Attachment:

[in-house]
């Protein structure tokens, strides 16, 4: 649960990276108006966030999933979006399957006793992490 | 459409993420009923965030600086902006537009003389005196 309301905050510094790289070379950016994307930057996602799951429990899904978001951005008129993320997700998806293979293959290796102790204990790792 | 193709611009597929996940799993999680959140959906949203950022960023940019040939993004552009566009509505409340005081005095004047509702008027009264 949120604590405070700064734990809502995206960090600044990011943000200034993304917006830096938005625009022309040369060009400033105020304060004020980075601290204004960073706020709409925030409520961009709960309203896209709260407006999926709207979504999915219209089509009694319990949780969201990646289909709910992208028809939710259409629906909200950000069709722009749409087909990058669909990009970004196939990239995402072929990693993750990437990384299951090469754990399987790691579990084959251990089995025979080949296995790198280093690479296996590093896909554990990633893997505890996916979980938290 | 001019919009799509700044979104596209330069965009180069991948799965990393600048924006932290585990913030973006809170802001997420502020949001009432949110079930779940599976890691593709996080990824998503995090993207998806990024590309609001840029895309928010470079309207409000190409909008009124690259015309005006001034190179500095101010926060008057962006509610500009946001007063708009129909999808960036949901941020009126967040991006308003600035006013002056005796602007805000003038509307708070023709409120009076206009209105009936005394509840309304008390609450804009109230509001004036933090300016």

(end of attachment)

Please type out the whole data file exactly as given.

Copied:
[in-house]
């Protein structure tokens, strides 16, 4: 649960990276108006966030999933979006399957006793992490 | 459409993420009923965030600086902006537009003389005196 309301905050510094790289070379950016994307930057996602799951429990899904978001951005008129993320997700998806293979293959290796102790204990790792 | 193709611009597929996940799993999680959140959906949203950022960023940019040939993004552009566009509505409340005081005095004047509702008027009264 949120604590405070700064734990809502995206960090600044990011943000200034993304917006830096938005625009022309040369060009400033105020304060004020980075601290204004960073706020709409925030409520961009709960309203896209709260407006999926709207979504999915219209089509009694319990949780969201990646289909709910992208028809939710259409629906909200950000069709722009749409087909990058669909990009970004196939990239995402072929990693993750990437990384299951090469754990399987790691579990084959251990089995025979080949296995790198280093690479296996590093896909554990990633893997505890996916979980938290 | 001019919009799509700044979104596209330069965009180069991948799965990393600048924006932290585990913030973006809170802001997420502020949001009432949110079930779940599976890691593709996080990824998503995090993207998806990024590309609001840029895309928010470079309207409000190409909008009124690259015309005006001034190179500095101010926060008057962006509610500009946001007063708009129909999808960036949901941020009126967040991006308003600035006013002056005796602007805000003038509307708070023709409120009076206009209105009936005394509840309304008390609450804009109230509001004036933090300016």